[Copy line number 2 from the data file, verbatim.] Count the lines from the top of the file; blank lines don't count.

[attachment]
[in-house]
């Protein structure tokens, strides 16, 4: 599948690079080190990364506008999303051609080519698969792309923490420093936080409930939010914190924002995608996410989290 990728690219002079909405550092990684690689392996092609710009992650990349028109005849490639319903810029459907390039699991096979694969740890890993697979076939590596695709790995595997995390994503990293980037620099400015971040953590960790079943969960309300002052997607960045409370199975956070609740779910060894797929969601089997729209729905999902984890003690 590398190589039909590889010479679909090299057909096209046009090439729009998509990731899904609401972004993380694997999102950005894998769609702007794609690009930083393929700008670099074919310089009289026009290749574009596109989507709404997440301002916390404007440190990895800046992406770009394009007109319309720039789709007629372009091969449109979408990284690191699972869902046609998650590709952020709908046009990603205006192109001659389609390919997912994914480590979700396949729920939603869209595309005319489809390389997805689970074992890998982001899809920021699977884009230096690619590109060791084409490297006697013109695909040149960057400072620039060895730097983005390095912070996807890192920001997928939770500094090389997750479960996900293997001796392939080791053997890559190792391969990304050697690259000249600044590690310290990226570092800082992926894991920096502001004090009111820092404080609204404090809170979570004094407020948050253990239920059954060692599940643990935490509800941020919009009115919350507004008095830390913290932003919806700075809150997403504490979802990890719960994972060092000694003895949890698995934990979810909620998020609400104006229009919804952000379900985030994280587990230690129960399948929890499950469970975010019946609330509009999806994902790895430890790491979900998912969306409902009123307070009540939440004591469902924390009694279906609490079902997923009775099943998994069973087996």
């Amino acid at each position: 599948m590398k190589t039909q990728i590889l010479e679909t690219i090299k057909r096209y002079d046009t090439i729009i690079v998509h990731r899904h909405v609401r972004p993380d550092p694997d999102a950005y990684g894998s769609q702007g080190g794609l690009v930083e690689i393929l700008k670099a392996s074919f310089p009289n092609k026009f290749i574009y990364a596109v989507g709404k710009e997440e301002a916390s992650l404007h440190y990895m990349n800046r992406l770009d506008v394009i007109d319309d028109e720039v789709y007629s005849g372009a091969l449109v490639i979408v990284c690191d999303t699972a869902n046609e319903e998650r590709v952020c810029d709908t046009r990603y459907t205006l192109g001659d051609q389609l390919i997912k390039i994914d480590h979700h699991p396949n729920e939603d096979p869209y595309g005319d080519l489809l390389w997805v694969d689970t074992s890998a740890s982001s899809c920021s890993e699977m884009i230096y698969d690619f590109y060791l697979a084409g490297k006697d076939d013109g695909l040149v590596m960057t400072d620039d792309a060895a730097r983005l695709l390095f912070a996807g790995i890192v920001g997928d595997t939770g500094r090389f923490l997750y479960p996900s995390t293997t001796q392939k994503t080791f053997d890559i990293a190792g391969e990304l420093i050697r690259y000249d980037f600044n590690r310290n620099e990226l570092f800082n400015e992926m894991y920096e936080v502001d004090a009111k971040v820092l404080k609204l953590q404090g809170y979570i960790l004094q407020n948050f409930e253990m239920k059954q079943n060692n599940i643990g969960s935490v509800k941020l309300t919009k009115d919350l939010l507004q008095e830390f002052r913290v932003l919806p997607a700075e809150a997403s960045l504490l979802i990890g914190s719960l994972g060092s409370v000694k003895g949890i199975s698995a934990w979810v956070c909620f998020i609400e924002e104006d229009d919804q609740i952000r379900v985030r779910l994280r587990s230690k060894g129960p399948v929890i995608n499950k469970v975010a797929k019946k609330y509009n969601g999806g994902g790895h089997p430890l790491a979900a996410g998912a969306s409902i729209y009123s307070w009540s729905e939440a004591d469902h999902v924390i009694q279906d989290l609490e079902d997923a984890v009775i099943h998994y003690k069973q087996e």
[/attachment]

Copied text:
């Protein structure tokens, strides 16, 4: 599948690079080190990364506008999303051609080519698969792309923490420093936080409930939010914190924002995608996410989290 990728690219002079909405550092990684690689392996092609710009992650990349028109005849490639319903810029459907390039699991096979694969740890890993697979076939590596695709790995595997995390994503990293980037620099400015971040953590960790079943969960309300002052997607960045409370199975956070609740779910060894797929969601089997729209729905999902984890003690 590398190589039909590889010479679909090299057909096209046009090439729009998509990731899904609401972004993380694997999102950005894998769609702007794609690009930083393929700008670099074919310089009289026009290749574009596109989507709404997440301002916390404007440190990895800046992406770009394009007109319309720039789709007629372009091969449109979408990284690191699972869902046609998650590709952020709908046009990603205006192109001659389609390919997912994914480590979700396949729920939603869209595309005319489809390389997805689970074992890998982001899809920021699977884009230096690619590109060791084409490297006697013109695909040149960057400072620039060895730097983005390095912070996807890192920001997928939770500094090389997750479960996900293997001796392939080791053997890559190792391969990304050697690259000249600044590690310290990226570092800082992926894991920096502001004090009111820092404080609204404090809170979570004094407020948050253990239920059954060692599940643990935490509800941020919009009115919350507004008095830390913290932003919806700075809150997403504490979802990890719960994972060092000694003895949890698995934990979810909620998020609400104006229009919804952000379900985030994280587990230690129960399948929890499950469970975010019946609330509009999806994902790895430890790491979900998912969306409902009123307070009540939440004591469902924390009694279906609490079902997923009775099943998994069973087996």